FAA modernization under fire again

Air traffic controllers at Ronald Reagan Washington National Airport last week charged the Federal Aviation Administration with reneging on promises to include them in the development of a new air traffic control system, which is scheduled for installation at the airport next March.

Air traffic controllers at Ronald Reagan Washington National Airport last week charged the Federal Aviation Administration with reneging on promises to include them in the development of a new air traffic control system, which is scheduled for installation at the airport next March.

Andy Acres, the National Air Traffic Controllers Association's (NATCA) union president at National Airport, said the FAA excluded the controllers in the development of a feature that allows controllers to determine how sharp and at what speed an aircraft is turning.

The feature will be incorporated into the new Standard Terminal Automation Replacement System under a contract awarded two years ago to Raytheon Co. STARS will replace the antiquated systems that controllers rely on to process and display air traffic within a 50-mile radius around the nation's airports.

STARS has been a controversial program almost from its inception. Last year air traffic controllers complained that the system's design was confusing, distracting and would make air travel unsafe. As a result, Congress told the FAA late last year that before the system is rolled out, the agency must meet with controllers and technicians to address concerns such as menus that block the view of air traffic controllers' screens, keyboards that require controllers to look away frequently from screens and an absence of audible alarms to indicate system errors.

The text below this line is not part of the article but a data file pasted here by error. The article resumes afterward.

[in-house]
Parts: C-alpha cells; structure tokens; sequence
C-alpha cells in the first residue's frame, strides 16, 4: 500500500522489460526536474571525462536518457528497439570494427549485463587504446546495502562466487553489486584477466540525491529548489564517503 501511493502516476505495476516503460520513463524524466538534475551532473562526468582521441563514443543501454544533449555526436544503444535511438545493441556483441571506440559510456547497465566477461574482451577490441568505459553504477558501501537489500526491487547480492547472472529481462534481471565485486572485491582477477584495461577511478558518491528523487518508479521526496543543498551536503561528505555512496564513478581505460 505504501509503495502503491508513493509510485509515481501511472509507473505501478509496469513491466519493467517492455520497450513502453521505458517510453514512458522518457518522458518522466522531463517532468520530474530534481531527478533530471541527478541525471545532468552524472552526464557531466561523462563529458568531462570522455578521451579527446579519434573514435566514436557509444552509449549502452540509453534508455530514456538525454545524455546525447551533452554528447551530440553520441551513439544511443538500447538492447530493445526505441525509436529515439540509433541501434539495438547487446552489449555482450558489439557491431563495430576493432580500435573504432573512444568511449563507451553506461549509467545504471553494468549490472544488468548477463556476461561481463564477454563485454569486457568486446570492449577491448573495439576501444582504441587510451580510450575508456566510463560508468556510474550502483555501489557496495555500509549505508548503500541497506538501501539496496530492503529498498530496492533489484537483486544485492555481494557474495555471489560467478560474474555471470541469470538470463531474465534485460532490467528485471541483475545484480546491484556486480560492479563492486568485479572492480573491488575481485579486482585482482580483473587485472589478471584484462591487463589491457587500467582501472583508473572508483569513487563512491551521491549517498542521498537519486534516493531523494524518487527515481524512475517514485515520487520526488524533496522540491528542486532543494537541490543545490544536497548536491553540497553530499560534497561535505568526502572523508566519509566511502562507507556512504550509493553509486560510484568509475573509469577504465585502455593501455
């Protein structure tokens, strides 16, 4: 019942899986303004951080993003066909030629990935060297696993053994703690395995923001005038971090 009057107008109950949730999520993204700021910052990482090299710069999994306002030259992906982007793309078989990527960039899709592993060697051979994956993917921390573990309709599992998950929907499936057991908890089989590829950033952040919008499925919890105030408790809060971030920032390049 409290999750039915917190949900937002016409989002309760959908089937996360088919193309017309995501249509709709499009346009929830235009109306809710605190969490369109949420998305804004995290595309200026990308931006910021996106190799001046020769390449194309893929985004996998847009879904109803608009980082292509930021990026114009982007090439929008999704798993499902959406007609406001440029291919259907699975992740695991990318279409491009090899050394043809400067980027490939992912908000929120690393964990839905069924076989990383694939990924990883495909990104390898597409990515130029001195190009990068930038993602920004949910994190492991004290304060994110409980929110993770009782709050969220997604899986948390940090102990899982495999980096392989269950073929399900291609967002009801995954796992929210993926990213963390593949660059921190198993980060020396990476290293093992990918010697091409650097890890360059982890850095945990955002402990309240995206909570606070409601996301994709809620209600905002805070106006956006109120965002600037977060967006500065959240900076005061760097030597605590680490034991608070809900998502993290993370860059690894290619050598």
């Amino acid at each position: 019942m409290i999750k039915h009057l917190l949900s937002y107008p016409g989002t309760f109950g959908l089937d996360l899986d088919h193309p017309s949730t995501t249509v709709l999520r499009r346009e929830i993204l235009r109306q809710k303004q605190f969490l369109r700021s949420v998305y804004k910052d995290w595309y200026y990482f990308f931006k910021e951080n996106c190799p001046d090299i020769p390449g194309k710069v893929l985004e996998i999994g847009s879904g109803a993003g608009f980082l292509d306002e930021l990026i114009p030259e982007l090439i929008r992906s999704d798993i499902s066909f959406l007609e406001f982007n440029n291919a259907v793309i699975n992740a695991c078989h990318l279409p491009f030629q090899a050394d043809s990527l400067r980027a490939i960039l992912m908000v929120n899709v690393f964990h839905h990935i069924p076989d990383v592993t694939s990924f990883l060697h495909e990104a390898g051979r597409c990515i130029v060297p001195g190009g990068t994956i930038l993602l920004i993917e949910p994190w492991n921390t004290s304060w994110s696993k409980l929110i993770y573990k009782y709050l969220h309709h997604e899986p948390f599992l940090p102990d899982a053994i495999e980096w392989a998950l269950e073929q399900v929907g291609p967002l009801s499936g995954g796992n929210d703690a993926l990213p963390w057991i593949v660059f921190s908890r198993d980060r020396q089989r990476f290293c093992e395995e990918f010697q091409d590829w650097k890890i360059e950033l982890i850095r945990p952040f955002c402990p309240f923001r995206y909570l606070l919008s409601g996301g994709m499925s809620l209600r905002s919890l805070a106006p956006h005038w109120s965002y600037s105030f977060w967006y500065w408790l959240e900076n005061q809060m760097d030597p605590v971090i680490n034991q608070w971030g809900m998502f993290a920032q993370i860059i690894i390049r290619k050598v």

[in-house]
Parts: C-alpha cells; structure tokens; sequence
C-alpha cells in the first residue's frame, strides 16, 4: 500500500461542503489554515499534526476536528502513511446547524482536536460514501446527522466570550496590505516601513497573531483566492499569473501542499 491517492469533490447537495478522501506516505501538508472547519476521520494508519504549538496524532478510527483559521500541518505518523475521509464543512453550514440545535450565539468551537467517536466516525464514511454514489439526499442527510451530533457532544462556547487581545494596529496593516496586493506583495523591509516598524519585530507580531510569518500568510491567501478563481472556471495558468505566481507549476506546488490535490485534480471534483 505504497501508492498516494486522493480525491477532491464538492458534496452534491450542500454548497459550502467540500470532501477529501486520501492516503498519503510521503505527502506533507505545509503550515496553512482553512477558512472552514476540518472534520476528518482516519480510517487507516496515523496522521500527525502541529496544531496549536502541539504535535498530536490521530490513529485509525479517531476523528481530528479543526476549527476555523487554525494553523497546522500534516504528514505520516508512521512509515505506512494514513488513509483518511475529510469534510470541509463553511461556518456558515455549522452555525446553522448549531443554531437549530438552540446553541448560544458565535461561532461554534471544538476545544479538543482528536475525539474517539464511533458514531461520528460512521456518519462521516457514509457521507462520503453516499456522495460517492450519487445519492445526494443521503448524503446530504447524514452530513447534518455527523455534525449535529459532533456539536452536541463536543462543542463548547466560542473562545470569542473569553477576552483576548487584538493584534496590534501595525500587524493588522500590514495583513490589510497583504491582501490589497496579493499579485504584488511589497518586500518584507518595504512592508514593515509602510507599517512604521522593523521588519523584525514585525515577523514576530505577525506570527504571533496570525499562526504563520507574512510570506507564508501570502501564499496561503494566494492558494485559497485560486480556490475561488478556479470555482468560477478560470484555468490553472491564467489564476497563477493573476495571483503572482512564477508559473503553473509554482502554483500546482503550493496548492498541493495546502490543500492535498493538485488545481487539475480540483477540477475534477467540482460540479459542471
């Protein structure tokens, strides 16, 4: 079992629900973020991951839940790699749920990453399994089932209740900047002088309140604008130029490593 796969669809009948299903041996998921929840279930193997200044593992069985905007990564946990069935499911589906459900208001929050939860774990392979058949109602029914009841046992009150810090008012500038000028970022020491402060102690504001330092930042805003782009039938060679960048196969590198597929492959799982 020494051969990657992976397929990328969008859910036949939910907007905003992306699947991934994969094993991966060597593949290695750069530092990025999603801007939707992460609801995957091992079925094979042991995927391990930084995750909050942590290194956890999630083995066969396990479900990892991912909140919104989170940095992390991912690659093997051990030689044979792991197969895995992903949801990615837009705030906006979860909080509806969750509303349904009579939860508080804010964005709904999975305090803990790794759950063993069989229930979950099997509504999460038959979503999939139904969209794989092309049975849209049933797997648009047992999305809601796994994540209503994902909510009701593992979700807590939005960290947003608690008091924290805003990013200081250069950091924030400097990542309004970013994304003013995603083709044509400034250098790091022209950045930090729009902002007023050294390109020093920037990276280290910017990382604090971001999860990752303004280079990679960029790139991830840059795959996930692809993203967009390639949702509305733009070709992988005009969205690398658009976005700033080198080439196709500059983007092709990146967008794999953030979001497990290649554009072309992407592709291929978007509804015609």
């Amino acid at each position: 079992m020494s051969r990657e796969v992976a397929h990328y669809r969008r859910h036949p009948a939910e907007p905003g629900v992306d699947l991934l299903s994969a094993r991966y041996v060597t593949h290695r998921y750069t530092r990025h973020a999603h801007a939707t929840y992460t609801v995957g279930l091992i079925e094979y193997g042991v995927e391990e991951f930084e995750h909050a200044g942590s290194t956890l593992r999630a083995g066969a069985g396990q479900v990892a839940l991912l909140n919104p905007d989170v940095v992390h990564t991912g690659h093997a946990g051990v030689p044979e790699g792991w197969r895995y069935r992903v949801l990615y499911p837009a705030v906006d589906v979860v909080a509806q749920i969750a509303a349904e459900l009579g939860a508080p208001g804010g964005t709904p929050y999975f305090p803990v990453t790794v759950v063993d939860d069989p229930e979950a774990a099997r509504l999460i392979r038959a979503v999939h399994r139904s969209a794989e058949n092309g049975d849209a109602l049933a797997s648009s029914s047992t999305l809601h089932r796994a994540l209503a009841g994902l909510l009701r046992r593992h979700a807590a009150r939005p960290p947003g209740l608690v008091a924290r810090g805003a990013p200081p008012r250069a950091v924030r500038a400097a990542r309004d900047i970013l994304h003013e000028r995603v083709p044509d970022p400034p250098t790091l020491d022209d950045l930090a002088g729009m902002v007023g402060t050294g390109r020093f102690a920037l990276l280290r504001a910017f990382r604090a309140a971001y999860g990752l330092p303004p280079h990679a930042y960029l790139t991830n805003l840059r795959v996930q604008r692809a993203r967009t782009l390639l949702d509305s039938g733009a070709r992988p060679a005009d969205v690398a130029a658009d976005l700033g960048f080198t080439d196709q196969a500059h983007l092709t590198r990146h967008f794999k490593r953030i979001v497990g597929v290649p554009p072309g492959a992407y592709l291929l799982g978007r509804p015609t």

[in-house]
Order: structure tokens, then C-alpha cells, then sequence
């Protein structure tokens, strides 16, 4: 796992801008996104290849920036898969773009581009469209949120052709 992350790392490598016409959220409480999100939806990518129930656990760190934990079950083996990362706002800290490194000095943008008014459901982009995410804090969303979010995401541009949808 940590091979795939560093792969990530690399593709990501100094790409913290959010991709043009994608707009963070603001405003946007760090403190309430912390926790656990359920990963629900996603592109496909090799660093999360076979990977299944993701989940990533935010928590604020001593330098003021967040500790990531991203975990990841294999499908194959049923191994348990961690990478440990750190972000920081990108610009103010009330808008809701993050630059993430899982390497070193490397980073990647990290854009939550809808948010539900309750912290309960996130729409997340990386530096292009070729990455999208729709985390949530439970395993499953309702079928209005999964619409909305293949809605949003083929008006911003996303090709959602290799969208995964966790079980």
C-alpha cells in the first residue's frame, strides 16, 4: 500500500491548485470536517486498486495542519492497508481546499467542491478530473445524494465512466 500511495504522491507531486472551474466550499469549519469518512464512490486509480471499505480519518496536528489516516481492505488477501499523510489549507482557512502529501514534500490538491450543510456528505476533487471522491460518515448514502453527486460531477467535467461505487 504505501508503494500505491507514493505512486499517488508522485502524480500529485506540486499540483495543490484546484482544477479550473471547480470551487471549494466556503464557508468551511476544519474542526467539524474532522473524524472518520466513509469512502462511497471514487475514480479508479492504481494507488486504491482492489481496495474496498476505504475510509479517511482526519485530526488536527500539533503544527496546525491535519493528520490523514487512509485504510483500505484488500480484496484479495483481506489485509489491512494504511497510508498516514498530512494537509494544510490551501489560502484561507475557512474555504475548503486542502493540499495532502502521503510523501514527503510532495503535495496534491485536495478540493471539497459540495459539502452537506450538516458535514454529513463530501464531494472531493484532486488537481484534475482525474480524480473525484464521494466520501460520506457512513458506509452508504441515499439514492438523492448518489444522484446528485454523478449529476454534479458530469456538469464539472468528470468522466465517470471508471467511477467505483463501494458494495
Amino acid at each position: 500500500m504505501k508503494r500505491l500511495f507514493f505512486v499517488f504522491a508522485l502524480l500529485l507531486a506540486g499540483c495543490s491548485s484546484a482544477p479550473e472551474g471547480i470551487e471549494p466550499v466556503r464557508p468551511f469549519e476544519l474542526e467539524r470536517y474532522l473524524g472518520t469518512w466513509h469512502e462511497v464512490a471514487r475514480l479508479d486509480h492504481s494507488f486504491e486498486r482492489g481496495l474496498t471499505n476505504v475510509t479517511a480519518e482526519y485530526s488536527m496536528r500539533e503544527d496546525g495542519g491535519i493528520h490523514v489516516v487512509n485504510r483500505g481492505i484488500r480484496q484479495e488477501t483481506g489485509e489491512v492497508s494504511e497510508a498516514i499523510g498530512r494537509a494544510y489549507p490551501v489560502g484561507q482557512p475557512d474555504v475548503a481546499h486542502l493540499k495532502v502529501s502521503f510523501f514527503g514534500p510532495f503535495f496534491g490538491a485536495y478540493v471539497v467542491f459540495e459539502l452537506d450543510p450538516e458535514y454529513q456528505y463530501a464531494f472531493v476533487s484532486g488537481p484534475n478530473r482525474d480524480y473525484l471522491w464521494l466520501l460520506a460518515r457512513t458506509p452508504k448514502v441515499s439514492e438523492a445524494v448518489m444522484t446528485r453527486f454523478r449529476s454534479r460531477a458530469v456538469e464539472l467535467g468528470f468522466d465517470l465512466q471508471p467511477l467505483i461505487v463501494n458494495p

The FAA has been working with the unions for months and has fixed 97 of the 98 problems that controllers and technicians had identified in STARS, an FAA spokesman said. "We expect to continue to work with controllers on solving that last issue," the spokesman said. "Our intent and NATCA's intent is to reach agreement. We both agree there is a need for STARS."

Last week the FAA, industry and union representatives met to discuss a study prepared by the FAA on a feature that indicates the sharpness and speed of an aircraft while turning as well as the direction of flight, or "history trails." Controllers who are not satisfied with how the feature works were not consulted in the development of the FAA study plan, which had laid out several solutions to the problem and asked the controllers to choose the best one, Acres said.

The FAA and Raytheon "excluded the controllers from developing the history trails feature," Acres said. "We looked at the options they presented us, and none of them work. [The FAA] wants us to settle. It's a question of money because what we want would require more money."

National Airport in March will be the nation's first airport to receive what the FAA calls an early version of STARS, about nine months behind the original rollout schedule. However, Acres said National Airport controllers would rather use the current equipment than use a system that does not work to their satisfaction.

Tim Helsing, NATCA's national representative for STARS, said the union decided it would not participate in the study.

"We said we would look at it but not give out any comment until we could discuss it," Hel-sing said. "We felt like we were put in a compromising situation where we had to choose the lesser of two evils. History trails are a major issue that [have] to be resolved before we would be able to use the system."

Helsing added he is cautiously optimistic that the history trails issue will be resolved. "But in my opinion, it may require a change in the STARS hardware baseline," he said.

It is unclear what the immediate next step will be. However, the FAA spokesman said the agency is waiting for NATCA to contact the FAA.

Raytheon could not be reached for comment. n

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